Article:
The Acropolis Museum (www.theacropolismuseum.gr) is an archaeological museum focused on the findings of the archaeological site of the Acropolis of Athens. The museum was built to house every artefact found on the rock and on its feet, from the Greek Bronze Age to Roman and Byzantine Greece. It also lies on the archaeological site of Makrygianni and the ruins of a part of Roman and early Byzantine Athens. The museum is located by the southeastern slope of the Acropolis hill, on the ancient road that led up to the "sacred rock" in classical times. Set only 280 meters (310 yd), as the crow flies, away from the Parthenon, and a mere 400 meters (440 yd) walking distance from it, the museum is the largest modern building erected so close to the ancient site, although many other buildings from the last 150 years are located closer to the Acropolis.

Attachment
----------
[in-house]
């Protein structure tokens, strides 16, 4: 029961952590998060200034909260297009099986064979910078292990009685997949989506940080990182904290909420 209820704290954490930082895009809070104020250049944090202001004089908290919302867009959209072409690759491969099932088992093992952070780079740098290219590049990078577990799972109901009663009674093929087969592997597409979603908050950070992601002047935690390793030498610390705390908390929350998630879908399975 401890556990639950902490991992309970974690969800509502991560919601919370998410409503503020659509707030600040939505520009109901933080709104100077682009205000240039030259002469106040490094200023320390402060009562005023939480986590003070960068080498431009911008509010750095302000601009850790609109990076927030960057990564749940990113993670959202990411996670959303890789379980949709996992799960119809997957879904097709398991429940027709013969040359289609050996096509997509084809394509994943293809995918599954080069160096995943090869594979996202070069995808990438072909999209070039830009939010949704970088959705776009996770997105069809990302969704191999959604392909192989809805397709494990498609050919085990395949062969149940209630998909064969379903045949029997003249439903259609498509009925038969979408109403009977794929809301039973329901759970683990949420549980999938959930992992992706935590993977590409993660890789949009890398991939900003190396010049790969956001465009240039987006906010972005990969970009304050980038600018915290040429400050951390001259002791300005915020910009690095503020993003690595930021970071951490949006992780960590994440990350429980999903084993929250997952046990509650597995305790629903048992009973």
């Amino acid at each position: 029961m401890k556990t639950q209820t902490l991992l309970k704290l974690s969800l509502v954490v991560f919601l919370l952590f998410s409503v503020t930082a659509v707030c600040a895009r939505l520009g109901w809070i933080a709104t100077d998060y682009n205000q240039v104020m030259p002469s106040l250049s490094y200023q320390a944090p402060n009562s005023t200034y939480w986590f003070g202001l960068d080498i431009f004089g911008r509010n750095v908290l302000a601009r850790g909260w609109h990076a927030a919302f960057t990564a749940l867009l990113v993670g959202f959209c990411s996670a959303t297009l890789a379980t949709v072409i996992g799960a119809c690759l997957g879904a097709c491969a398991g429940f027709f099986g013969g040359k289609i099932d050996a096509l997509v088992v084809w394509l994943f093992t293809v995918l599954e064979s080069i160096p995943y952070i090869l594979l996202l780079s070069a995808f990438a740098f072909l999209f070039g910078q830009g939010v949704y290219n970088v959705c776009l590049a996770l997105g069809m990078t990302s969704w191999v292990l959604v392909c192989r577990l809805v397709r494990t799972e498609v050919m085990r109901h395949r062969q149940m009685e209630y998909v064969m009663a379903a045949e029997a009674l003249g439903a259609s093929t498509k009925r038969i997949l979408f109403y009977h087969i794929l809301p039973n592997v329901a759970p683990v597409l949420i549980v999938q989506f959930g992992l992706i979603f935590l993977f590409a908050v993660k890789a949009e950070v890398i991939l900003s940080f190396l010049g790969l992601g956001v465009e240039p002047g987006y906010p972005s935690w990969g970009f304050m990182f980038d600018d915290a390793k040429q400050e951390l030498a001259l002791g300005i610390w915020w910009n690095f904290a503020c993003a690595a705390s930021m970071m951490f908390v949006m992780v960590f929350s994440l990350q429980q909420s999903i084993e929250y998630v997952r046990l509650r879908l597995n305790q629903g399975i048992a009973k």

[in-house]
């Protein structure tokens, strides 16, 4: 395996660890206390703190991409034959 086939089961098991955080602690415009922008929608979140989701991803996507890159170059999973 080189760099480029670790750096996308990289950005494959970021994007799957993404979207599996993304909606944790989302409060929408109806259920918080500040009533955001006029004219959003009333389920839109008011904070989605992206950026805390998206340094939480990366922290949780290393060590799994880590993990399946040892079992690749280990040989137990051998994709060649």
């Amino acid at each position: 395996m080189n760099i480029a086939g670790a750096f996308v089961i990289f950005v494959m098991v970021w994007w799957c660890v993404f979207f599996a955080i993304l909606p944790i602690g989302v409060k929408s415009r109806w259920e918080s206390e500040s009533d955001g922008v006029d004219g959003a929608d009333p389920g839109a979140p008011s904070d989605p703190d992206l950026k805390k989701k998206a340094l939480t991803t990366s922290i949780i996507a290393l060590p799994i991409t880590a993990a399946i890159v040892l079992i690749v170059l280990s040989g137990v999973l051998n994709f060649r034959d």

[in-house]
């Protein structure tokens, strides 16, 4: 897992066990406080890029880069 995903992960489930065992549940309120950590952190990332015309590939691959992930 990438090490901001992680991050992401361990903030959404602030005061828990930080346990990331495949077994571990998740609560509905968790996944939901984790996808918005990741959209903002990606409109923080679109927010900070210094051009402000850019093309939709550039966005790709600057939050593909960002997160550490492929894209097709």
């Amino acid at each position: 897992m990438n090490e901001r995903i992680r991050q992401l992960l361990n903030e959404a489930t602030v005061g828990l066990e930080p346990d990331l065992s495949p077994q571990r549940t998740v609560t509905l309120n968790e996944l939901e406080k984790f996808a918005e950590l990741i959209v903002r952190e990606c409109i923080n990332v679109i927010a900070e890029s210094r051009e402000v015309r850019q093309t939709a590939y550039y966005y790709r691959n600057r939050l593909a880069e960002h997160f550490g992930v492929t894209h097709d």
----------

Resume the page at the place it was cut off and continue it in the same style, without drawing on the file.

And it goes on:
The museum was founded in 2003 while the Organisation of the Museum was established in 2008. It opened to the public on June 21, 2009. Nearly 4,000 objects are exhibited over an area of 14 000 square metres. The Organisation for the Construction of the new museum is chaired by Aristotle University of Thessaloniki Professor Emeritus of Archaeology, Dimitrios Pandermalis. Today, the new Acropolis Museum has a total area of 25,000 square meters, with exhibition space of over 14,000 square meters, ten times more than that of the old museum on the Hill of the Acropolis. The new Museum offers all the amenities expected in an international museum of the 21st century. The museum attracted more than 1 million visitors in the first few months of operation, between June and October 2009.
Acropolis Museum people